St. Joseph Hospital’s chief of emergency medicine, Dr. Deepak Vatti, has offered several trainings to frontline medical workers as part of a pilot program to aid in early identification of brain injury in substance use disorder (SUD) patients who have experienced an overdose. This innovative new program is especially relevant at a time when more Granite Staters are struggling with opioid addiction.
The 22-month grant, awarded by the Foundation for Healthy Communities, is raising awareness about the connection between SUD and brain injury, an often-overlooked or undiagnosed condition. Under Vatti’s leadership, the program has partnered with the Brain Injury Association of NH (BIANH) to offer provider training and outreach within New Hampshire about this important issue. Most critically, when screening for potential brain injury in SUD patients, hospital medical staff are now trained to refer individuals and their families to meaningful resources for follow-up care and treatment.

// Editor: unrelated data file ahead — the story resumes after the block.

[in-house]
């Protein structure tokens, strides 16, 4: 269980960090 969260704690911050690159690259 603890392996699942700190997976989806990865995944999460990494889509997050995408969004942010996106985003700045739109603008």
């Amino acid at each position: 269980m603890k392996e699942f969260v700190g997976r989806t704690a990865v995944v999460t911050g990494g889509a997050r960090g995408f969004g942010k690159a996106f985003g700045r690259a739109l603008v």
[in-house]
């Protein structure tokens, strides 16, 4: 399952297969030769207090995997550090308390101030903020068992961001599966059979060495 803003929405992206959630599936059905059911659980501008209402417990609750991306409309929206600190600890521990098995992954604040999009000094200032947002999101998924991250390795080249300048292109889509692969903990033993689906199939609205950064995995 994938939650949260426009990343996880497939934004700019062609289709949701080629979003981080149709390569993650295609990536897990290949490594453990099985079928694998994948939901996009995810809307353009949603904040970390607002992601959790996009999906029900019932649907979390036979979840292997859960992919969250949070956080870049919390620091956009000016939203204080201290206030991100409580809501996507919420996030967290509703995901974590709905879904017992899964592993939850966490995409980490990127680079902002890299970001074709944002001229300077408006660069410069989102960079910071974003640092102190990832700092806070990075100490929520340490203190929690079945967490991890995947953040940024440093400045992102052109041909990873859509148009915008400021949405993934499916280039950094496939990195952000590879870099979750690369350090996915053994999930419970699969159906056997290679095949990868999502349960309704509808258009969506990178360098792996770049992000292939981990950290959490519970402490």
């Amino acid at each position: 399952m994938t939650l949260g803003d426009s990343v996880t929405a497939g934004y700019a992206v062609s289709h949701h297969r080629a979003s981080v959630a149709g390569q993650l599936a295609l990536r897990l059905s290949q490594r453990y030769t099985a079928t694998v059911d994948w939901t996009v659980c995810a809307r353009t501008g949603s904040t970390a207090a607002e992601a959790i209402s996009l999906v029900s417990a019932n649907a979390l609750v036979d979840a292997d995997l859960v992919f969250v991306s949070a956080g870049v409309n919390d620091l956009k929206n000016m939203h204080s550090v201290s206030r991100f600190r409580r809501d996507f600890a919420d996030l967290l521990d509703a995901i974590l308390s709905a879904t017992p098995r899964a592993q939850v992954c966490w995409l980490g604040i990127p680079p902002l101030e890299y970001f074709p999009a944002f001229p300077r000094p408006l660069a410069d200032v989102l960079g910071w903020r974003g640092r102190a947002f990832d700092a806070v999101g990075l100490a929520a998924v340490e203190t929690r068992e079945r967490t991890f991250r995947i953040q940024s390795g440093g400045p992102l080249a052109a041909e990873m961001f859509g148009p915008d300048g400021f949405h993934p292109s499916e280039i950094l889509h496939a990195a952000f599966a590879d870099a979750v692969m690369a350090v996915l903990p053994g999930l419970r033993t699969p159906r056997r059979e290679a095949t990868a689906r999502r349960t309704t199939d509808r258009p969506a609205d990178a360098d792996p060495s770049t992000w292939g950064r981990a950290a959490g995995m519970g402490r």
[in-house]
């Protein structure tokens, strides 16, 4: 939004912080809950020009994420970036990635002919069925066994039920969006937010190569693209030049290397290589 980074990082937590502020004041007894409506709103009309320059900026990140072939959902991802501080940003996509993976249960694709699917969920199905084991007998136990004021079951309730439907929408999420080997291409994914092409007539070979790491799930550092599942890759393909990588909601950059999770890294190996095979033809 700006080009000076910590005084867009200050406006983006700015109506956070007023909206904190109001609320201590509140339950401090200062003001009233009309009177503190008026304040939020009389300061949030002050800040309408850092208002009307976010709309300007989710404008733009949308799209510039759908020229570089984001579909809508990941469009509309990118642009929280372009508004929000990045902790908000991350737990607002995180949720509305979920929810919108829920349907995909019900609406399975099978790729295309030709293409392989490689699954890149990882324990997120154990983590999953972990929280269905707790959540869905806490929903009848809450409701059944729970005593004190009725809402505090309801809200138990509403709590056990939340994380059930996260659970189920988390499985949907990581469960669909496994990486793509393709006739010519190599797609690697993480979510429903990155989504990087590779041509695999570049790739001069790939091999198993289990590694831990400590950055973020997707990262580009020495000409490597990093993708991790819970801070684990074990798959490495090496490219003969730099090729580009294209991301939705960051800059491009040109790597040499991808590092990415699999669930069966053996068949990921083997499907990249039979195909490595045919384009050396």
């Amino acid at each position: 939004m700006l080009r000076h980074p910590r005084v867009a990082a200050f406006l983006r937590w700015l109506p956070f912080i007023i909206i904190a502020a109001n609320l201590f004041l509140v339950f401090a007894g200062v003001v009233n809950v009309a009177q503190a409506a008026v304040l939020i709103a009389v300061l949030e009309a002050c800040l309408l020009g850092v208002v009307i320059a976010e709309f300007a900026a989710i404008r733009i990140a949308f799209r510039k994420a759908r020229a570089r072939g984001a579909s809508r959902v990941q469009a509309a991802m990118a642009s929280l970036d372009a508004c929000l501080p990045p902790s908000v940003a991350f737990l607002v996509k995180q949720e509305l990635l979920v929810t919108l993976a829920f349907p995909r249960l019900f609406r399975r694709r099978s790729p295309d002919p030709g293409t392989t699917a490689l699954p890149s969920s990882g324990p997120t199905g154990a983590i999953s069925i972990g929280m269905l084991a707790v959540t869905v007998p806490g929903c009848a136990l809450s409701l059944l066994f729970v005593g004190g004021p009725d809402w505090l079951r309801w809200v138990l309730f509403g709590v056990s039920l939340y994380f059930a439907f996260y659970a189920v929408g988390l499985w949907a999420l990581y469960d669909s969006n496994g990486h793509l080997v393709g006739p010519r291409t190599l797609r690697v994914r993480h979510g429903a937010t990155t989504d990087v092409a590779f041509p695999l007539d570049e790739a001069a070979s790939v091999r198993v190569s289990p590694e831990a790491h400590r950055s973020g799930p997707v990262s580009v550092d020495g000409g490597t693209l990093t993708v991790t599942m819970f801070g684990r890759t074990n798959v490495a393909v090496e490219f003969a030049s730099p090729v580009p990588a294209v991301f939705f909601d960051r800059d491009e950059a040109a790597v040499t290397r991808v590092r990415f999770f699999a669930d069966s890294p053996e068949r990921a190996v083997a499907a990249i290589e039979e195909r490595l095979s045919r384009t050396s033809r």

Extending program impact, the initiative is also now a part of the hospital’s successful Mobile Healthcare Clinic (MHC), as Vatti serves as the MHC medical director. The rolling, fully equipped medical facility has regularly scheduled programs at various locations across Nashua, including the Nashua Soup Kitchen & Shelter and Day Cafe – an outreach program of St. Patrick Parish offering conversation and fellowship for community members in need of support and stability. Now that MHC staff (including nurse practitioners and EMTs) have also been training thanks to this grant, SUD patients seeking walk-in medical care from the MHC will also be screened for potential co-occurring brain injury.
The pilot program ended in June 2023, but continued positive patient outcomes are anticipated given increased provider awareness of SUD/brain injury connection and the hospital’s strengthened relationship with BIANH.